In November of 1994, Newsweek did a cover story on “The Search for the Sacred” (http://www.newsweek.com/id/112426). It observed the popularity of spiritual concerns among people all walks of life. Contrary to what was expected to be the demise of religion with the advance of science and technology, the opposite happened. The Spiritual is ‘in.’ Is it partly due to the success of the New Age movement? Or is it simply man’s compensating reaction to the overkill of the material and technological? Whatever, we cannot deny the prominence of spiritual interests today.
Is this something for Christians to rejoice over? Is it the triumph of our emphasis on spiritual realities? I am afraid that is not the case. From the same Newsweek feature, we learn that the current spiritual interests concern anything that gives inner peace and a sense of wholeness. Anybody can claim this from the most disparate of experiences: an environmentalist who reflects on man’s oneness with nature; a yogist concentrating on his mantra; the latest New Age self-help therapies; or any occult version of crystal power – everyone of these will take an oath that this is genuine spiritual experience.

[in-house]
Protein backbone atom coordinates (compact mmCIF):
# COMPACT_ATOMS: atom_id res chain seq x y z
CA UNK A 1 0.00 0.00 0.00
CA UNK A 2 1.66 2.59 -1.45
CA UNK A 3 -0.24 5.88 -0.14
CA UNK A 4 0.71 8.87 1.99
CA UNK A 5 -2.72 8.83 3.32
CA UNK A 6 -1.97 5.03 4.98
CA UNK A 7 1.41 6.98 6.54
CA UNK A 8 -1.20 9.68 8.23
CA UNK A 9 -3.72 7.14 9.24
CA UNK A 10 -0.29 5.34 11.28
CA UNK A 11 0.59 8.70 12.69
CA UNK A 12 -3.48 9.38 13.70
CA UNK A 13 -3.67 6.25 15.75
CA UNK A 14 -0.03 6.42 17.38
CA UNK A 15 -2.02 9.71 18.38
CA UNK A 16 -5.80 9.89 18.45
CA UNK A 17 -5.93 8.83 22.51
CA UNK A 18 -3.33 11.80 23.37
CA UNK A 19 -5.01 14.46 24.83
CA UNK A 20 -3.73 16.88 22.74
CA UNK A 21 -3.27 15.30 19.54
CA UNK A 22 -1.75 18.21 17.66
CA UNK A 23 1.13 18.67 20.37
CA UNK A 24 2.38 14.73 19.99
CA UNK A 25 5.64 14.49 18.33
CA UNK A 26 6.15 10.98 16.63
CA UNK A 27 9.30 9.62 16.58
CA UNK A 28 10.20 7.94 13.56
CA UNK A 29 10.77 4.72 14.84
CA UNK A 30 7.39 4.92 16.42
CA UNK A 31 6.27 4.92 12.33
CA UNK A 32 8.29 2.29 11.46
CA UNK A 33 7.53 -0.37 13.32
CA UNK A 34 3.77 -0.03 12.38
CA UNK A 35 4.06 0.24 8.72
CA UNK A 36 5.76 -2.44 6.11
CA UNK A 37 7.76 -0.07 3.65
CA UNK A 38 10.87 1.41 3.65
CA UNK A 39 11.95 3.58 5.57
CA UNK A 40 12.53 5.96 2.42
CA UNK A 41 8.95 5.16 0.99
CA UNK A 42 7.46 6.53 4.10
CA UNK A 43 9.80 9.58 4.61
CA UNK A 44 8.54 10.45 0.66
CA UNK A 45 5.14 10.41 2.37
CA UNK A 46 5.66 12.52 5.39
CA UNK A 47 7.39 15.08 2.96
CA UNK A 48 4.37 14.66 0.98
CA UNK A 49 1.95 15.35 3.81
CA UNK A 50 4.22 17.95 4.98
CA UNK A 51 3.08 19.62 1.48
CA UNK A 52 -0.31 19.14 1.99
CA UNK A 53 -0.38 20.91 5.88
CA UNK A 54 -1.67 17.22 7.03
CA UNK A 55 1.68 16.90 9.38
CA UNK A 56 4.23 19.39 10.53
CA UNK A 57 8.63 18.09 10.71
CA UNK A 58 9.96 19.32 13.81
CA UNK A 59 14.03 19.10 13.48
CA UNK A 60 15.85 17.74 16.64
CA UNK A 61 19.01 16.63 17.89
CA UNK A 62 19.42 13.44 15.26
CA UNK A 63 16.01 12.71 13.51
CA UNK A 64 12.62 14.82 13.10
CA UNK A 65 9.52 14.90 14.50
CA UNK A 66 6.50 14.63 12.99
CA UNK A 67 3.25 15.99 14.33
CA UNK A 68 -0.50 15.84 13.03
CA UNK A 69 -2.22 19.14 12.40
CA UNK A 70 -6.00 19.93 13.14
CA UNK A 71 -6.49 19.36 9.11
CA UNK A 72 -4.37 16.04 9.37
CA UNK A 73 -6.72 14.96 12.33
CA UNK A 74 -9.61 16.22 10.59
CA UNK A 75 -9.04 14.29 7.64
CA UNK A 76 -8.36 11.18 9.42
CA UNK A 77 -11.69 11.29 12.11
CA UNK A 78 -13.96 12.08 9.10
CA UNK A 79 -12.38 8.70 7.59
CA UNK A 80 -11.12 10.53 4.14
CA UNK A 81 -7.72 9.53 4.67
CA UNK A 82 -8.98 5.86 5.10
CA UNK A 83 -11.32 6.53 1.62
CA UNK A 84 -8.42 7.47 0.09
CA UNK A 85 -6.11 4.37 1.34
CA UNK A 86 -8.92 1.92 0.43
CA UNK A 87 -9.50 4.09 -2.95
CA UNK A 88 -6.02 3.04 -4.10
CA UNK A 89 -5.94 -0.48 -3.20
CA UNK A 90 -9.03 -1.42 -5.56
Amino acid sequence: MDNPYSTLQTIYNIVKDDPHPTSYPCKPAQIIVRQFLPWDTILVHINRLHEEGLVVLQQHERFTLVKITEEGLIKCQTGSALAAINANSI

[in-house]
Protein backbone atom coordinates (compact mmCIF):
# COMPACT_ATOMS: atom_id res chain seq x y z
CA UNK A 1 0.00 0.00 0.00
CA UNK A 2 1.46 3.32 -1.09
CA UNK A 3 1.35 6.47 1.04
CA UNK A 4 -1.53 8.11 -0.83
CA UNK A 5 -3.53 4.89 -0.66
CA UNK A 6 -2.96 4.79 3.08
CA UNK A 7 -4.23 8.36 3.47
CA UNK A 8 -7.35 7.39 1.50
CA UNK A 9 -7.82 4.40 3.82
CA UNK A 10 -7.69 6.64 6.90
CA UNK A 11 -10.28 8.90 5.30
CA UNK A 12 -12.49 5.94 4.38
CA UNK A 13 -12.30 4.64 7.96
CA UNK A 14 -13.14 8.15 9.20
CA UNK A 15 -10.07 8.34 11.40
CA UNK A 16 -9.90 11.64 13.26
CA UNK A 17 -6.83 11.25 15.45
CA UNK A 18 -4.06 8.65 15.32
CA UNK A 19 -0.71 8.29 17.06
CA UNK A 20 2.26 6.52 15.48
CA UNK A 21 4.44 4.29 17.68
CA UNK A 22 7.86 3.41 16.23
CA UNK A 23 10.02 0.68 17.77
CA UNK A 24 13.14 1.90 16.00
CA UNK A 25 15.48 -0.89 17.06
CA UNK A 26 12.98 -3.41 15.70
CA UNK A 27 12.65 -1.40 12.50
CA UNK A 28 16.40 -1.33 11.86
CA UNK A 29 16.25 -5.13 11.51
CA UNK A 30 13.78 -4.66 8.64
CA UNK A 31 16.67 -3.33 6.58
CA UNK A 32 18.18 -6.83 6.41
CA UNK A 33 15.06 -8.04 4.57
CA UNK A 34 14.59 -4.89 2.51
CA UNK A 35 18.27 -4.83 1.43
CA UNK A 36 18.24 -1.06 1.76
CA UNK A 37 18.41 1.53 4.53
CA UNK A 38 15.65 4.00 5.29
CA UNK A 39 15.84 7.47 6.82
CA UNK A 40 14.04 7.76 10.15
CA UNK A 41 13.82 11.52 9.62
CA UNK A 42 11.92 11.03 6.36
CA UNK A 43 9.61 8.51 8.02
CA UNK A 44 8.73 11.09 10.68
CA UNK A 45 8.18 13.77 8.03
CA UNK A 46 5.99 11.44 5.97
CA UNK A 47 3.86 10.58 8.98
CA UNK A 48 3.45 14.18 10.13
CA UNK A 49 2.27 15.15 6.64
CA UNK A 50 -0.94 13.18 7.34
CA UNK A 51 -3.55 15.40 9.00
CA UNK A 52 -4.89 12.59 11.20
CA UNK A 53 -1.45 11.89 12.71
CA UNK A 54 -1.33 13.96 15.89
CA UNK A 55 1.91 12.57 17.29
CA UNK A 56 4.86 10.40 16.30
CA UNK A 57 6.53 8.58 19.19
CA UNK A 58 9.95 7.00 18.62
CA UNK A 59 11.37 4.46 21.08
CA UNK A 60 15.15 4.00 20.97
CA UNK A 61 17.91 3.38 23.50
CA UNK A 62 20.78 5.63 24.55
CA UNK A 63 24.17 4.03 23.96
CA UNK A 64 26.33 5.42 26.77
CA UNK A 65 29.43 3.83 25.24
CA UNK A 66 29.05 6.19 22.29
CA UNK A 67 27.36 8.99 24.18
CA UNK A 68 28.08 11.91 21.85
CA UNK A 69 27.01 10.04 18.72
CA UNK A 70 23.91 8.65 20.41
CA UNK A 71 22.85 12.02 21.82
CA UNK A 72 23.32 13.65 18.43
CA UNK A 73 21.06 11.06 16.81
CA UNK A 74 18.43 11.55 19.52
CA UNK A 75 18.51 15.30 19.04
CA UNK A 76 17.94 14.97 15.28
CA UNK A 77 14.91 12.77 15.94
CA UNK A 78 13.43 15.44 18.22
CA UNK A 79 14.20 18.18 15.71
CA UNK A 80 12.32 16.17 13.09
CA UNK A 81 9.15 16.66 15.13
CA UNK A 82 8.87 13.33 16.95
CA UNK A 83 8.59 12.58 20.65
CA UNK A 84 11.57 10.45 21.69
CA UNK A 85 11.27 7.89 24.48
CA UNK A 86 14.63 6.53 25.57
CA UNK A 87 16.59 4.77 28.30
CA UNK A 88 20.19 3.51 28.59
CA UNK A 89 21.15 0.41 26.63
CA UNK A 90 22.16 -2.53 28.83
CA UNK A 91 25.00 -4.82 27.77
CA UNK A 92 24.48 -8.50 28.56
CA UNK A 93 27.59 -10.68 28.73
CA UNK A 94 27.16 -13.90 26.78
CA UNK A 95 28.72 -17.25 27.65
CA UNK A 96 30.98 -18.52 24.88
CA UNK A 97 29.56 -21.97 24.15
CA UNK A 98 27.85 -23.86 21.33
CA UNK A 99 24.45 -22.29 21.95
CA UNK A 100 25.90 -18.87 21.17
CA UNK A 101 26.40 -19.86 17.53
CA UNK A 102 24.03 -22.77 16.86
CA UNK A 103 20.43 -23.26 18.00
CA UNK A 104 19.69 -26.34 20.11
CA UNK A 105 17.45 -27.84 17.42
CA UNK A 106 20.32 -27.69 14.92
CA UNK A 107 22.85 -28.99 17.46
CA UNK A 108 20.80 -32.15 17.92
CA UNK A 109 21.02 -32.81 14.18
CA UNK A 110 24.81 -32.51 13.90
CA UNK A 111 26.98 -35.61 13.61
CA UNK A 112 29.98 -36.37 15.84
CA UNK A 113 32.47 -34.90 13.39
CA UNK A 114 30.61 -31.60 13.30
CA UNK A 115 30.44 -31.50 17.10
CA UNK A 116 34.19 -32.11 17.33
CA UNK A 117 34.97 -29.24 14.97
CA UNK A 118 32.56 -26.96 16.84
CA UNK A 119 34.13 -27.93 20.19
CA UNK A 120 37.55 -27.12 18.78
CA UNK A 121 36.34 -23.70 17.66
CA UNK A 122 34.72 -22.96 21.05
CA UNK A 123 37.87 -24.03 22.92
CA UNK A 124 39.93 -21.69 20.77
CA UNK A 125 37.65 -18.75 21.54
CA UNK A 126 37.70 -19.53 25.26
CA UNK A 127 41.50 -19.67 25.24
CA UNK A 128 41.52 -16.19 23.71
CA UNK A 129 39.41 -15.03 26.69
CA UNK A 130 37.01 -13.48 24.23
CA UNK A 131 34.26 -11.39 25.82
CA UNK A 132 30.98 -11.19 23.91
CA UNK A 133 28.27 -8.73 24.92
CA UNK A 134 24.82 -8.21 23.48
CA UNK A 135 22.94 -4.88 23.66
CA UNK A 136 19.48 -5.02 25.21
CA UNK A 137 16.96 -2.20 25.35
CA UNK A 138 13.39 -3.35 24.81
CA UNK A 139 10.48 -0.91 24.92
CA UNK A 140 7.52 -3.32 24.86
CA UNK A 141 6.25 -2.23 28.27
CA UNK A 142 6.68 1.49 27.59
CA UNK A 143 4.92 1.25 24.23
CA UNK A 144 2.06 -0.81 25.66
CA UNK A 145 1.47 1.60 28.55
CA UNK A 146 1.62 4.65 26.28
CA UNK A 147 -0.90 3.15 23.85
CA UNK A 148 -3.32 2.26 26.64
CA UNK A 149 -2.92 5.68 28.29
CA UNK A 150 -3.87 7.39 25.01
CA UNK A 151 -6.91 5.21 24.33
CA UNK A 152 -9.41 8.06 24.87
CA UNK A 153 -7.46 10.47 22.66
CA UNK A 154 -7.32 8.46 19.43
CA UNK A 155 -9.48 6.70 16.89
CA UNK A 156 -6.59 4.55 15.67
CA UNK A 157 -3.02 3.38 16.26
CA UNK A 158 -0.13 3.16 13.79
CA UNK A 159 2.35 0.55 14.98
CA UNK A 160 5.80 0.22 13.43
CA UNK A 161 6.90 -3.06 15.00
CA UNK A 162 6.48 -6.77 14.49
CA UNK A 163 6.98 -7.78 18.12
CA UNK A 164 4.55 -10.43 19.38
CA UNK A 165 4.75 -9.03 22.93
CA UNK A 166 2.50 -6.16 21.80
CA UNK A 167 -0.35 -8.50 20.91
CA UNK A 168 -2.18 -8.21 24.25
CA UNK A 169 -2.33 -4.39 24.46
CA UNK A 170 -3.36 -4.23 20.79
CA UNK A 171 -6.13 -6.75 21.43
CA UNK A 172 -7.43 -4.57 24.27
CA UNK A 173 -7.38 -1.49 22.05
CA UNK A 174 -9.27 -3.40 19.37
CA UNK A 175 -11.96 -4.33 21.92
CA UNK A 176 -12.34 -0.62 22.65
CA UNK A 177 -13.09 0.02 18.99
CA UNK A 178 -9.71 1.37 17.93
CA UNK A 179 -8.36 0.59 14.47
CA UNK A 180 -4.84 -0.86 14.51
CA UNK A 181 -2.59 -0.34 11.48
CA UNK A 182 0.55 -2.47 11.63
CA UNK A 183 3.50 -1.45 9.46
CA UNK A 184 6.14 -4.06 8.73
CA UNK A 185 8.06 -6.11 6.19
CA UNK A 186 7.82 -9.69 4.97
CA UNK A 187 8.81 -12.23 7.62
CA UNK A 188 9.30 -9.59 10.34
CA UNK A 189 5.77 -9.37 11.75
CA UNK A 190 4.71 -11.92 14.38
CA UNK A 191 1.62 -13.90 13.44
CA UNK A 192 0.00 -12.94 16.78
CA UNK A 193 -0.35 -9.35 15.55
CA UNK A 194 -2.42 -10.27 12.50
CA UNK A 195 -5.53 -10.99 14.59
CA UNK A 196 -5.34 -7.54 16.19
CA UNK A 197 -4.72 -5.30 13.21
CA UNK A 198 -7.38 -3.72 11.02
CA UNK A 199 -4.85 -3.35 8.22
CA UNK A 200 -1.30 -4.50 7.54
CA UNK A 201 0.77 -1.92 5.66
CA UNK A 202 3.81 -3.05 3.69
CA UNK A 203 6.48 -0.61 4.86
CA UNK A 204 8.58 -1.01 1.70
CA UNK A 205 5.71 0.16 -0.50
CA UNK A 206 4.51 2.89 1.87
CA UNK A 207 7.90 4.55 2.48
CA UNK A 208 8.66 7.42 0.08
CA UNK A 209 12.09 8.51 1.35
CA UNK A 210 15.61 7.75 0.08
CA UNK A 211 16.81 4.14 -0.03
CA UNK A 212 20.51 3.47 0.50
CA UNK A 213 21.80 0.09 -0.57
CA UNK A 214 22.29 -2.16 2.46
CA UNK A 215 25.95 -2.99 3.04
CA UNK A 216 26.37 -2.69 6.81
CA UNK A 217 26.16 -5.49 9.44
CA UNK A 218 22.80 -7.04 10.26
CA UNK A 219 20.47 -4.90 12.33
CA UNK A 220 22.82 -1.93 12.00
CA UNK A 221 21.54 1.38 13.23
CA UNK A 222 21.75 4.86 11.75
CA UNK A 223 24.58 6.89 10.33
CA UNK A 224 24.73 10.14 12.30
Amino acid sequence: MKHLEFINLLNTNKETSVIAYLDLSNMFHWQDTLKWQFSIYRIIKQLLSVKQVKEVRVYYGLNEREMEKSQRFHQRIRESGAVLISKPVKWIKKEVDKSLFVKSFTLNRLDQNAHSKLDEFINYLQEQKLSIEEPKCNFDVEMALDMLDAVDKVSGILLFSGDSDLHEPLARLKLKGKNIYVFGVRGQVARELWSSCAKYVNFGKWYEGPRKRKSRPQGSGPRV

Sadly, the current version of Christian spirituality is a mirror of worldly spirituality. It is merely a REVIVAL of one of the most perilous heresies that early Christians had to contend with: Gnosticism. The Gnostic held to the desparity, even hostility, of mind and spirit on the one hand, as against matter and body, on the other hand. The spiritual experience, it was taught, is a turning inward – an experience that transcends the external of matter and body; it is subjective, mystical, and internal. It has nothing, or little to do, with the external, historical and objective. One could almost read something like this from current devotionals:
Learn to despise this world of outward things, and devote yourself to what lies within. Christ is ready to come to you. But you must make room, deep in your heart, to entertain him as he deserves, deep in your heart is where h likes to be. If you love Jesus, if you love the truth, if you really direct yourself by an impulse of the spirit, and rest in him contentedly.